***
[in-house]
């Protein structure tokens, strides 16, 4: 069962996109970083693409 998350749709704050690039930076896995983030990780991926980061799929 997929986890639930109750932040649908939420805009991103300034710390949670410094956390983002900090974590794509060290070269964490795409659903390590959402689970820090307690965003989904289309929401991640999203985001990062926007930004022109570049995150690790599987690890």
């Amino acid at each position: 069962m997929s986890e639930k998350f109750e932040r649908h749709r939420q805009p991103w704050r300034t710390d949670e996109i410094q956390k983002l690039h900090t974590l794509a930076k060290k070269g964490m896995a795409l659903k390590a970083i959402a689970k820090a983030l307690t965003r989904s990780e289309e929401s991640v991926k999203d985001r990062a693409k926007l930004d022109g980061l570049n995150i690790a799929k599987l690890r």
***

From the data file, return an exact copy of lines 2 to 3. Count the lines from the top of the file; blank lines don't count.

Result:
């Protein structure tokens, strides 16, 4: 069962996109970083693409 998350749709704050690039930076896995983030990780991926980061799929 997929986890639930109750932040649908939420805009991103300034710390949670410094956390983002900090974590794509060290070269964490795409659903390590959402689970820090307690965003989904289309929401991640999203985001990062926007930004022109570049995150690790599987690890």
């Amino acid at each position: 069962m997929s986890e639930k998350f109750e932040r649908h749709r939420q805009p991103w704050r300034t710390d949670e996109i410094q956390k983002l690039h900090t974590l794509a930076k060290k070269g964490m896995a795409l659903k390590a970083i959402a689970k820090a983030l307690t965003r989904s990780e289309e929401s991640v991926k999203d985001r990062a693409k926007l930004d022109g980061l570049n995150i690790a799929k599987l690890r």